Ember data model callbacks and triggering events on associated models


#1

I have a best practice question. I currently have a mapping app which maps out routes based on where a user drops markers all using ember leaflet. It’s still in the early stages and I’d like to set off down the right road (no pun intended).

What I currently have is:

http://recordit.co/p2ktGKddxf

When a user drops a maker after dragging, the onDragend method persists the marker’s (waypoint) new position.

The marker has 2 associated polylines (route), the one coming into it (incomingRoute) and the one going out to the next marker (outgoingRoute) which also need to be updated to represent the new position.

Question is, currently, the updating of the route models happens in a controller action which is passed to a component to fire on onDragend of the marker. The problem here is it feels way too out of the remit of the controller to manage that functionality and also, you’ll note on the animation above, if I change the coords of the waypoint in the sidebar, it obviously doesn’t fire the update as it’s part of the drag end code.

In rails I’d likely do something on the after_save hook that triggered the routes to do the work themselves:

def some_after_save_method do
    self.incoming_route.some_update_method
    self.outgoing_route.some_update_method
end

I was wondering what the idiomatic ember approach was to making route updates the concern of route and not the controller action?

I currently have a crude, procedural action on a controller which is working but I’d like to understand and refactor it to the proper ‘ember way’ of doing it to allow for validation/save failures.

What I currently have is:

// Waypoint Model

export default DS.Model.extend({
  incomingRoute: DS.belongsTo('route', {inverse: 'waypointEnd'}),
  outgoingRoute: DS.belongsTo('route', {inverse: 'waypointStart'}),
  ride: DS.belongsTo('ride'),
  name: DS.attr('string'),
  latlng: DS.attr('point-to-lat-lng'),
  position: DS.attr('number')
});

// Route Model

export default DS.Model.extend({
  waypointStart: DS.belongsTo('waypoint', {inverse: 'outgoingRoute'}),
  waypointEnd: DS.belongsTo('waypoint', {inverse: 'incomingRoute'}),
  ride: DS.belongsTo('ride'),
  line: DS.attr('line_string_to_polyline'),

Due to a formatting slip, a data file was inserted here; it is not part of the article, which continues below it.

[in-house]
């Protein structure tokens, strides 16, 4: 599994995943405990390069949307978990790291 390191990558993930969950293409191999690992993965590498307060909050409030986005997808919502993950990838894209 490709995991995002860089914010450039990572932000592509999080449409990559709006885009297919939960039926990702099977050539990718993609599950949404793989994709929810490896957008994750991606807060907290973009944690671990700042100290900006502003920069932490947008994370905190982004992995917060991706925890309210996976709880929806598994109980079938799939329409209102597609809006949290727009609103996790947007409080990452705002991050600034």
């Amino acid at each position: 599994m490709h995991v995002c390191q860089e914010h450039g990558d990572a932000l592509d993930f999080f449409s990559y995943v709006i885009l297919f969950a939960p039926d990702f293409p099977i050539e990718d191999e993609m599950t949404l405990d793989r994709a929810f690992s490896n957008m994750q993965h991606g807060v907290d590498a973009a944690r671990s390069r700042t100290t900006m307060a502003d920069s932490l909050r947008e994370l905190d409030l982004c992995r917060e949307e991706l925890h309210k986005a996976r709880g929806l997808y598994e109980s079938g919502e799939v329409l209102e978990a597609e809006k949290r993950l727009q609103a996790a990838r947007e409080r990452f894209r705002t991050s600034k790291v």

state: DS.attr('string')
});

// Ride Controller

export default Controller.extend({
  ...

  actions: {
    ...

    async markerDragend(waypoint, loc){
      waypoint.get('incomingRoute').then(function(r){
        if (r) {
          let line = r.get('line');
          line.pop();
          line.push([String(loc.lat), String(loc.lng)]);
          r.setProperties({
            line: A(line),
            stateColour: '#3388ff',
            stateOpacity: 1
          });
          r.save();
        }
      });
      waypoint.get('outgoingRoute').then(function(r){
        if (r) {
          let line = r.get('line');
          line.shift();
          line.unshift([String(loc.lat), String(loc.lng)]);
          r.setProperties({
            line: A(line),
            stateColour: '#3388ff',
            stateOpacity: 1
          });
          r.save();
        }
      });
      waypoint.set('latlng', loc);
      await waypoint.save();
    },
    ...

  }
});

Any input/steer you guys could offer would be much appreciated!

Andy.


#2

I have a feeling this is being overlooked because the answer is to use an observer but they tend to be frowned upon. Might that be the case?


#3

False alarm. I completely missed the events tab on the api docs. That’s solved half of it.


#4

We merged an RFC to deprecate events. I would do it in the action in the controller or the route.


#5

Oh right… what if multiple routes/controllers modify the model? Its the model changing that creates the need for the updates to be triggered so I’d have thought the model hooks/events would be the DRYest place for this to go?

Can you link me to the reasoning behind the removal so I can have a swot up?


#6

One approach that I’ve taken is to use a service.

In my case it was seat Reservations for event booking. My reservations Service is in charge of the logic around attaching seats and making sure that old reservations are cleaned up. This way, you can inject the service anywhere you need to use it, ie. your waypoint component and sidebar.

If you make sure that all dealings of waypoints go through your service, you can ensure that all the right processing will take place, without overloading your models, or duplicating logic in the rest of the app.

If you’re familiar with the Phoenix Framework this is similar to the concept of its Contexts, providing the public API for the model layer.


#7

A good workaround @geoffreyd but I would still be interested in hearing the reason for removing model hooks @jthoburn?

Coming from the rails ecosystem, there are plenty of legitimate use cases for them. I’d just be interested in hearing why the deprecation went through.


#8

There were many reasons, but one of the biggest is that automatic mutations without context on what triggered the change is an awful design pattern.

RFC https://github.com/emberjs/rfcs/blob/5a1e8cddd3c1a210c2d60c7a9ac021dbfbedc370/text/1234-deprecated-ember-evented-in-ember-data.md


#9

As @jthoburn said, context-less mutations can be unpredictable, and messy. Even in Rails, many developers consider model hooks to be an anti pattern to be avoided (we’ve pretty much banned them in-house). This is where services/contexts come into play, in both Rails and Ember, as an intentional design pattern, rather than a ‘workaround’.